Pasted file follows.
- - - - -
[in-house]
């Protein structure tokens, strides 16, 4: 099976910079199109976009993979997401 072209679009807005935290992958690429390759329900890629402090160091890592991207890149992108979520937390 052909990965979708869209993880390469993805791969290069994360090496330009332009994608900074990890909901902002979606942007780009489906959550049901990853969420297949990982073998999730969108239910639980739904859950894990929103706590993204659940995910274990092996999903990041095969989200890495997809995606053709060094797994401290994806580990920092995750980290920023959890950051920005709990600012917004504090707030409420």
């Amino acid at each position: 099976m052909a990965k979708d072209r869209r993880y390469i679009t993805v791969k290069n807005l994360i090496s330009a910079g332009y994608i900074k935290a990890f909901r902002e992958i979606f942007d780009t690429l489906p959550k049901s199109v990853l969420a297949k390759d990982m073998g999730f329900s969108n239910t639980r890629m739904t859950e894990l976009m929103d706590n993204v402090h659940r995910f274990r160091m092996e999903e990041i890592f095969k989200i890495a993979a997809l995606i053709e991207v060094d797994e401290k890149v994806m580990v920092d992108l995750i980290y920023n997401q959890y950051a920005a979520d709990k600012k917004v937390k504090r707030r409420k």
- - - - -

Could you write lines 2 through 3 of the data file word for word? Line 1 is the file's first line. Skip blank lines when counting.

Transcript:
């Protein structure tokens, strides 16, 4: 099976910079199109976009993979997401 072209679009807005935290992958690429390759329900890629402090160091890592991207890149992108979520937390 052909990965979708869209993880390469993805791969290069994360090496330009332009994608900074990890909901902002979606942007780009489906959550049901990853969420297949990982073998999730969108239910639980739904859950894990929103706590993204659940995910274990092996999903990041095969989200890495997809995606053709060094797994401290994806580990920092995750980290920023959890950051920005709990600012917004504090707030409420």
């Amino acid at each position: 099976m052909a990965k979708d072209r869209r993880y390469i679009t993805v791969k290069n807005l994360i090496s330009a910079g332009y994608i900074k935290a990890f909901r902002e992958i979606f942007d780009t690429l489906p959550k049901s199109v990853l969420a297949k390759d990982m073998g999730f329900s969108n239910t639980r890629m739904t859950e894990l976009m929103d706590n993204v402090h659940r995910f274990r160091m092996e999903e990041i890592f095969k989200i890495a993979a997809l995606i053709e991207v060094d797994e401290k890149v994806m580990v920092d992108l995750i980290y920023n997401q959890y950051a920005a979520d709990k600012k917004v937390k504090r707030r409420k």